A recent article by Jay Famiglietti of the LA Times has got the internet talking about Water, our source of life, our vitality, our blood.

“Right now the state has only about one year of water supply left in its reservoirs, and our strategic backup supply, groundwater, is rapidly disappearing. California has no contingency plan for a persistent drought like this one (let alone a 20-plus-year mega-drought), except, apparently, staying in emergency mode and praying for rain. In short, we have no paddle to navigate this crisis.”

It’s a dark realization of the post-industrial world. But what do permaculturists do best? Efficiency. Solutions. Hope. Although the action steps that Jay lays out in his article are legitimate, I think we can take them further:

1. “immediate mandatory water rationing should be authorized across all of the state’s water sectors, from domestic and municipal through agricultural and industrial.”

  • Unfortunately this is the problem. According to the Public Policy Institute of California, Agricultural use is 40% of California’s water use. Only 10% is urban use. The last 50% is “Environmental use, which is “water in rivers protected as “wild and scenic” under federal and state laws, water required for maintaining habitat within streams, water that supports wetlands within wildlife preserves, and water needed to maintain water quality for agricultural and urban use.” The issue here is that most of California’s agriculture, in my observations, is monoculture. I’ve seen miles and miles of rows of plants and trees that require a lot of water. It also wastes a lot of water. The situation is that if all of these huge monoculture farms were to condense their crops into a permaculture design, all of the wasted water between rows would be utilized and would produce more food. If only 10% of water use is focused in urban settings, that means that no matter how much water each person conserves, even if that 10% of urban water use was eliminated completely, if agricultural water use is not evaluated, the effect of personal water conservation is only going to carry so much weight.

2. “the implementation of the Sustainable Groundwater Management Act of 2014 should be accelerated. The law requires the formation of numerous, regional groundwater sustainability agencies by 2017.”

  • I think we can all agree that 2017 is too far off. This leads to our next point.

3. “the state needs a task force of thought leaders that starts, right now, brainstorming to lay the groundwork for long-term water management strategies.”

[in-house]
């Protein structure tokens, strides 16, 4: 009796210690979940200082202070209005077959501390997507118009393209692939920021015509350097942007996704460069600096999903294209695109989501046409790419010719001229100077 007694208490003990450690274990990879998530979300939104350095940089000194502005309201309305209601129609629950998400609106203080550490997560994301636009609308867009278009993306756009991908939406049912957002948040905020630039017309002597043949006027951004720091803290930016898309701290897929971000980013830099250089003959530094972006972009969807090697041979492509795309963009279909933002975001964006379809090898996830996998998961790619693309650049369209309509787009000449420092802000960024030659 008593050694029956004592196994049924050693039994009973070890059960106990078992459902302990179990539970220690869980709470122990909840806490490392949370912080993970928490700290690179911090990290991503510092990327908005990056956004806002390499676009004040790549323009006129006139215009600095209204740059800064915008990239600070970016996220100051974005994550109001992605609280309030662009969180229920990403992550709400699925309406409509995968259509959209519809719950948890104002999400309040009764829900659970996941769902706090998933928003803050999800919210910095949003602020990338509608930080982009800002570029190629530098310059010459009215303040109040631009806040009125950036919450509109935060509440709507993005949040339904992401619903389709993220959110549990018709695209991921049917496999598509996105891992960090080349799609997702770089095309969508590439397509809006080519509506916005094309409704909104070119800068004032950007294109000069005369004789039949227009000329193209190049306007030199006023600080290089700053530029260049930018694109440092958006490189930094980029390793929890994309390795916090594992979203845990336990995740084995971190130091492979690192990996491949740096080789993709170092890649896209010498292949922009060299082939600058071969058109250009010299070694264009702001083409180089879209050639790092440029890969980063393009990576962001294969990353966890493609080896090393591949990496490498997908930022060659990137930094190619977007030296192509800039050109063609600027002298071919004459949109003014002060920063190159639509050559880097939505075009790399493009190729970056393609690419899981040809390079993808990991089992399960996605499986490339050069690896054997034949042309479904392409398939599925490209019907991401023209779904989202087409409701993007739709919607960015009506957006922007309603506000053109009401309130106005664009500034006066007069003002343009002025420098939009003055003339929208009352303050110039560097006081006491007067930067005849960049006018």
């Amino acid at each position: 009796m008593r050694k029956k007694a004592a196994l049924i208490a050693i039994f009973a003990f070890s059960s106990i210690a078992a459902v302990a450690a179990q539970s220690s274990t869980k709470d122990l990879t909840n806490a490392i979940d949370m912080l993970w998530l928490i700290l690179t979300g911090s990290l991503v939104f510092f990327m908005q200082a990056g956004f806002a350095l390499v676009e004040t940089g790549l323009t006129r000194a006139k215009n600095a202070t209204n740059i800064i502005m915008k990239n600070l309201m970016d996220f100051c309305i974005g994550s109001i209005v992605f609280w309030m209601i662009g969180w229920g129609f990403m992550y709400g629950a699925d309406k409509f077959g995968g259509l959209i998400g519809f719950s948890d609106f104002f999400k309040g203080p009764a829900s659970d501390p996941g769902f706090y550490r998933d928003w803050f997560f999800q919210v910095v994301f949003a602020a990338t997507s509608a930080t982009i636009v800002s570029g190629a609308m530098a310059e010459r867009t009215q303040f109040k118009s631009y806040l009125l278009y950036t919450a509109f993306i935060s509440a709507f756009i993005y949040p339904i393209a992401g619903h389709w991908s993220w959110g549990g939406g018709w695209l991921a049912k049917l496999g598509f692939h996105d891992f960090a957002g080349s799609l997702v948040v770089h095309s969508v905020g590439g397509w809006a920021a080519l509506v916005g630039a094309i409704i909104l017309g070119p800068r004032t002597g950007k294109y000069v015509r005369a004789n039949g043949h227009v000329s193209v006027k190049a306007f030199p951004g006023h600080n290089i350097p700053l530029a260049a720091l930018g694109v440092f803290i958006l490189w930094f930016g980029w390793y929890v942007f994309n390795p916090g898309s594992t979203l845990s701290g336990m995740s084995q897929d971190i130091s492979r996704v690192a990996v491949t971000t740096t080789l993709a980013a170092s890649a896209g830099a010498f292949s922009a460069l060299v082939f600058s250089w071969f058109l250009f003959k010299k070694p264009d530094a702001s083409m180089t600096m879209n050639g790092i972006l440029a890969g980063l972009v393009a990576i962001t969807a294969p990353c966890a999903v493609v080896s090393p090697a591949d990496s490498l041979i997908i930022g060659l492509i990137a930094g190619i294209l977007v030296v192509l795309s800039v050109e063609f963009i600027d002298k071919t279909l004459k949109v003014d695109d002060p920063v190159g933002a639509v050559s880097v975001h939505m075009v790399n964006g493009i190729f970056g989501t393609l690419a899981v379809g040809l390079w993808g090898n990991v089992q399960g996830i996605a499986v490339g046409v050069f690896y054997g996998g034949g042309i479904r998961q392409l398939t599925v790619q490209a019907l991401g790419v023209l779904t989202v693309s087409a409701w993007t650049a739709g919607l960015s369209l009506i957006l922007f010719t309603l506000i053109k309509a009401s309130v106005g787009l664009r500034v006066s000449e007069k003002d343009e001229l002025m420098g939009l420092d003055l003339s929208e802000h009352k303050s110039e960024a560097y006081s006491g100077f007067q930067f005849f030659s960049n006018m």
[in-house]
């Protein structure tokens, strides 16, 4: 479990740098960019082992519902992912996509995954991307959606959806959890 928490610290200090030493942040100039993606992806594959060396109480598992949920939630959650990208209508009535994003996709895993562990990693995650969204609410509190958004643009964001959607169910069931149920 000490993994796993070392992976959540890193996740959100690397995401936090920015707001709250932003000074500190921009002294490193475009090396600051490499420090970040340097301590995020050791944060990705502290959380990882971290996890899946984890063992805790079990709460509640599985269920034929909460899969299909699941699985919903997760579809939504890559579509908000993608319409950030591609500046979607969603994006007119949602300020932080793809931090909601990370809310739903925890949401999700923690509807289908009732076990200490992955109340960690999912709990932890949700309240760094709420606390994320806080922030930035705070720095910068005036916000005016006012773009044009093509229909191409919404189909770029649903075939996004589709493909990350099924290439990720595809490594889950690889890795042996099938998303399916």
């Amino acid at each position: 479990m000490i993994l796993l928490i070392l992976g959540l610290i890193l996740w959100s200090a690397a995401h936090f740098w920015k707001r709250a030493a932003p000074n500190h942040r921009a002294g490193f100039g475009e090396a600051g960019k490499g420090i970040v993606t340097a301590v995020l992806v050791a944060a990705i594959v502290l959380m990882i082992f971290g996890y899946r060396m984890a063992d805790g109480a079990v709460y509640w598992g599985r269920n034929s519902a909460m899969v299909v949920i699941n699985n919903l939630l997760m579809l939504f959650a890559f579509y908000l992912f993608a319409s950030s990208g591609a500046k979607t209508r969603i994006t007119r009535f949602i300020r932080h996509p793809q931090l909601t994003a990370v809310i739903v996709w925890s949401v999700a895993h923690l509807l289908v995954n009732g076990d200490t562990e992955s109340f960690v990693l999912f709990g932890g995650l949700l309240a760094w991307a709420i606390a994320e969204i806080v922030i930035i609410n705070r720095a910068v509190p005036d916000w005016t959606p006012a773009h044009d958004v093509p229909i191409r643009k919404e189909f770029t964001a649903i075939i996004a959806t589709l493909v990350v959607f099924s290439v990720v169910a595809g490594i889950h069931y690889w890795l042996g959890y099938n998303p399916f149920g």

California Drought Flawed Water System Photo Gallery

This last action step is where permaculture and sustainability education and leadership can be applied. The theme I’ve seen in real action is not waiting on the government to change things. We each of us as inhabitants of the earth need to take matters into our own hands and begin making daily changes as well as spread these messages far and wide.

Here’s what you can start doing TODAY!

1) Attend or organize a water catchment workshop in your area. Between Rain Water Catchment systems, Greywater systems, and Compost Toilets, personal water use can be changed.

2) Write you local government, attend a city council meeting, and publish articles on the internet about this issue. Propose your solutions, because I know you have them.

3) In your toilet- if it’s yellow let it mellow, if it’s brown flush it down. Did you know that one flush wastes 1 gallon of clean water?

4) Start using a reusable steel/glass/BPA free water bottle instead of purchasing plastic water bottles by the case or by the bottle

5) Instead of letting your grey water from washing dishes go down the sink, put a bucket in your sink (and in your shower) and pour the water in the ground, it’s better that it goes back into the ground to feed plants rather than in the sewer where it will be contaminated.

6) BUT, Use biodegradable products in the bath, when doing your laundry and when washing dishes, otherwise we’re putting chemicals our in the ground or in our drinking water.

7) Become a conscious carnivore. Did you know it takes 200 gallons of water to produce a single pound of beef? Being ‘conscious’ means eating meat that is ethically sourced and raised eating grass vs wheat and corn, antibiotic and GMO free AND refraining from eating meat multiple times a day. I try to eat meat 3-4 times a week and supplement my protein in other ways.

8) Share showers with your lovas and friends. Everyone loves a good back scrubbing partner and use chemical free body products like yummy soaps and shower gels from LUSH handmade cosmetics!

9) And treat your water with respect. Make magic water to nourish your water as it nourishes you! Additive ideas- spirulina, vita mineral greens, chia seeds, matcha green tea, Apple cider vinegar and ginger syrup

10) Let me know what you think! There are a lot of shades to this issue, and I’d like to know what type of actions are currently happening in your area. Are you facilitating a water solution workshop or talk in your area? We’d love to promote it! Can we initiate a community dialogue around this issue? The solutions that work are a product of commuity collaboration, and in times of disaster, communities come together more powerfully than ever. Let’s do this thing!

email taylor@projectnuevomundo.org for further dialogue!